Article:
According to the Federal Reserve, Americans under the age of 35 are currently living with an average of $67,400 in debt. Those between the ages of 35-44 are living with around $133,100 in debt, and this number only continues to increase year after year. With all of this debt weighing on America’s minds, we have to wonder how this financial stress could be affecting our sleep. A recent study surveyed 1,000 American adults about their sleep quality and current debt. The results show that financial stress may be causing a significant lack of sleep and a reduction of sleep quality.
According to the survey, Americans with more than $60,000 in debt were more likely to report getting an average of 5 hours of sleep each night than those with less debt. Those with between $31,000 and $60,000 in debt reported needing more sleep in order rate their rest at least 4 out of 5 on the survey’s sleep scale.
So what type of financial worries are keeping Americans up at night?
The survey suggests that American’s financial worries are centered around specific concerns.
- Student Loans. 38 percent of Americans in the survey cited student loans as their largest source of debt. In fact, 44 million Americans owed $1.3 trillion in student loans in early 2017. This is an average of $37,000 per student.
- Credit Cards. Around 23 percent of Americans ranked credit card debt as their primary source of financial stress. This is not surprising when we consider that credit card debt topped the $1 trillion mark in late 2016.
- Medical and Car Payments. Americans who reported medical expenses and car payments as their highest source of financial stress were more likely to rank their sleep as less than 3 out of 5 on the sleep scale.
- Late Payments. 85 percent of Americans behind on monthly bills were more likely to express a sense of worry than those who were making their payments on time.
All of this stress and anxiety can have dangerous effects. Untreated stress can lead to poor work performance, mood swings, depression, and relationship issues. Since Americans with higher levels of anxiety are more likely to report feeling less rested, this can then lead to sleep deprivation issues such as poor cognitive abilities and trouble focusing.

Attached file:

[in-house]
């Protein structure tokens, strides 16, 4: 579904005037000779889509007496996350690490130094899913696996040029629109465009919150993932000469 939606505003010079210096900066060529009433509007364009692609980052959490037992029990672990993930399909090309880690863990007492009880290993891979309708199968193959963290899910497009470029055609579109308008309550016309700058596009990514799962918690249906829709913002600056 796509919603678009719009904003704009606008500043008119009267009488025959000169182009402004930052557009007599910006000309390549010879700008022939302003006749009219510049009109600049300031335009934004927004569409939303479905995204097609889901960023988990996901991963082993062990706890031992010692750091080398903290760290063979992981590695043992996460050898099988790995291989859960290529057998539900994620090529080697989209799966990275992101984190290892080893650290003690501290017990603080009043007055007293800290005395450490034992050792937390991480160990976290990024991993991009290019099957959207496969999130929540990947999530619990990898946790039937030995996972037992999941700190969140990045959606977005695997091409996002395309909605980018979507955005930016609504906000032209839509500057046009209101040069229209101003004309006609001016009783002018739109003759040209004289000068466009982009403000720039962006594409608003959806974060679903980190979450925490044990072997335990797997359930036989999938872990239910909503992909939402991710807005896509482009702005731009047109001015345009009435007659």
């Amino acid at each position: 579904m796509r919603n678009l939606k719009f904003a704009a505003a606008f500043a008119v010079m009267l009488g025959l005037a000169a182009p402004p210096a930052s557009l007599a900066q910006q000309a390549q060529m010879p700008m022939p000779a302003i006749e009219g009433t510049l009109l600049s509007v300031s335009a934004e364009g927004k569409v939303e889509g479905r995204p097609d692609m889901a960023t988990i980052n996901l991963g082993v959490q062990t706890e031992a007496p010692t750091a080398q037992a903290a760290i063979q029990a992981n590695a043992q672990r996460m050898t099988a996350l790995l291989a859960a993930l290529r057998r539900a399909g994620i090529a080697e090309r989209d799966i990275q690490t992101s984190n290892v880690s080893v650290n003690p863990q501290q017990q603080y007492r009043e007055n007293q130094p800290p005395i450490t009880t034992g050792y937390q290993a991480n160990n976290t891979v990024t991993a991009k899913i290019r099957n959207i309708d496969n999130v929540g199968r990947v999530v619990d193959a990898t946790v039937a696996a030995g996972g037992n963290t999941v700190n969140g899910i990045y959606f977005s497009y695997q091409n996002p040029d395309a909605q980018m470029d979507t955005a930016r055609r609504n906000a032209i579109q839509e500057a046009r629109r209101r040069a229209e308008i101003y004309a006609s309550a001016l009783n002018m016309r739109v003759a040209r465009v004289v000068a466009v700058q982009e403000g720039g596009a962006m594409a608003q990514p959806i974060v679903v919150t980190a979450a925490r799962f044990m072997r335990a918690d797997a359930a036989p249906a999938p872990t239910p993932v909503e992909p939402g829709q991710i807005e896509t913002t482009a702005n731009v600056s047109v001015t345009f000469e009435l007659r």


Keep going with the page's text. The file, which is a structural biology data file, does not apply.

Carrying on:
If you are experiencing difficulty sleeping due to financial stress, consider some of the tips below to help reduce your anxiety and ease your mind.
- Take Inventory. At times, many of us may avoid facing the truth of our finances. However, this only causes us to worry about what might be. Taking inventory of your current situation will help you identify areas that might need adjusting.
- Create a Budget. Spending within a set budget can ensure that you always live within your means. This will reduce the compulsion to worry about money. The budget should include all spending, such as financial obligations, groceries, transportation, living essentials, etc. To increase the likelihood of sticking to your new budget, be sure it is practical and realistic.
- Create an Emergency Savings Account. Once you have taken inventory of your income and balanced it against your financial obligations and spending habits, you may free up money that could be put towards an emergency savings account. Having this account will help you rest easier at night knowing that unexpected expenses will be covered.
- Automatic Payments. Because delinquent payments are a big source of stress for many Americans, automating your monthly bills can help to alleviate this stress. Automatic payments will save you time and ensure that your bills are current.
- Set Goals. Take stock of financial concerns that are specific areas of stress for you. Once you identify those areas, you can set goals to address them. For example, if retirement is a particular source of stress for you, set a goal to create a retirement plan or a 401(k).
- Sleep Hygiene. The CDC suggests that establishing healthy sleep habits can also help improve our sleep quality. Consider creating a set sleep schedule, keeping your room cool and dark, reducing exposure to electronic screens at least 2 hours before bed, getting regular exercise, and avoiding large meals before bed.
To help break the vicious cycle of sleep deprivation, consider incorporating some of these practical tips into your finances. You will rest much easier at night knowing you are fully aware of your financial situation and that you are taking steps to improve it and reach your goals.